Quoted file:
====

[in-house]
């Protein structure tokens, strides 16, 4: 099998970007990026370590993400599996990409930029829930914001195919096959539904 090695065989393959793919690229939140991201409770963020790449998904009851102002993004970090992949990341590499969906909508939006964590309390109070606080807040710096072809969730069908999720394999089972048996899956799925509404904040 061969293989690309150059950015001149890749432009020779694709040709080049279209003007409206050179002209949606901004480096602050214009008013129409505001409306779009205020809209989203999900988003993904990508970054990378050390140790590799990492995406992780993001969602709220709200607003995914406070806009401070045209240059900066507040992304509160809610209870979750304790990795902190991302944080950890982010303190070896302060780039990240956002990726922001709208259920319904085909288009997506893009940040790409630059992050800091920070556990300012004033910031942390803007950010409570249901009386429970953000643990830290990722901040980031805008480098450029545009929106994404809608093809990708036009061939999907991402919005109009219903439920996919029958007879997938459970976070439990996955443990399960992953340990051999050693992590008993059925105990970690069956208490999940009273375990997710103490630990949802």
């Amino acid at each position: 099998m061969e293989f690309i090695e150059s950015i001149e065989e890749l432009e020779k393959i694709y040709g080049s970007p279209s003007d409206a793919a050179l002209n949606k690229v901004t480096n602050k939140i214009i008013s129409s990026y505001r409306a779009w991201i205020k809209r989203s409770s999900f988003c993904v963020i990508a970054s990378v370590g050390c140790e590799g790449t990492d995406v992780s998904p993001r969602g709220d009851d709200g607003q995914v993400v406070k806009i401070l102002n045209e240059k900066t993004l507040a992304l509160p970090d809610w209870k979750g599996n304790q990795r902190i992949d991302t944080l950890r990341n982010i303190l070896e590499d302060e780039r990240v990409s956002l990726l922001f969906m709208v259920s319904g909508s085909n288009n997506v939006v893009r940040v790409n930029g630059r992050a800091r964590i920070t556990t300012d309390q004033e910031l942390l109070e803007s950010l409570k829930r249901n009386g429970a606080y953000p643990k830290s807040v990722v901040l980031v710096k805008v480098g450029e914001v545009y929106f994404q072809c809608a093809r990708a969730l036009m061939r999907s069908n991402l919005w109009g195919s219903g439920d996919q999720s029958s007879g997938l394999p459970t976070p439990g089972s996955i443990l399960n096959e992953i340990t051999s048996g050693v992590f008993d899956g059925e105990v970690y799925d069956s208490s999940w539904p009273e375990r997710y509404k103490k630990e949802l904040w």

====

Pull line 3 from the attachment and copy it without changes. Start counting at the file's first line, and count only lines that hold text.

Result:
């Amino acid at each position: 099998m061969e293989f690309i090695e150059s950015i001149e065989e890749l432009e020779k393959i694709y040709g080049s970007p279209s003007d409206a793919a050179l002209n949606k690229v901004t480096n602050k939140i214009i008013s129409s990026y505001r409306a779009w991201i205020k809209r989203s409770s999900f988003c993904v963020i990508a970054s990378v370590g050390c140790e590799g790449t990492d995406v992780s998904p993001r969602g709220d009851d709200g607003q995914v993400v406070k806009i401070l102002n045209e240059k900066t993004l507040a992304l509160p970090d809610w209870k979750g599996n304790q990795r902190i992949d991302t944080l950890r990341n982010i303190l070896e590499d302060e780039r990240v990409s956002l990726l922001f969906m709208v259920s319904g909508s085909n288009n997506v939006v893009r940040v790409n930029g630059r992050a800091r964590i920070t556990t300012d309390q004033e910031l942390l109070e803007s950010l409570k829930r249901n009386g429970a606080y953000p643990k830290s807040v990722v901040l980031v710096k805008v480098g450029e914001v545009y929106f994404q072809c809608a093809r990708a969730l036009m061939r999907s069908n991402l919005w109009g195919s219903g439920d996919q999720s029958s007879g997938l394999p459970t976070p439990g089972s996955i443990l399960n096959e992953i340990t051999s048996g050693v992590f008993d899956g059925e105990v970690y799925d069956s208490s999940w539904p009273e375990r997710y509404k103490k630990e949802l904040w």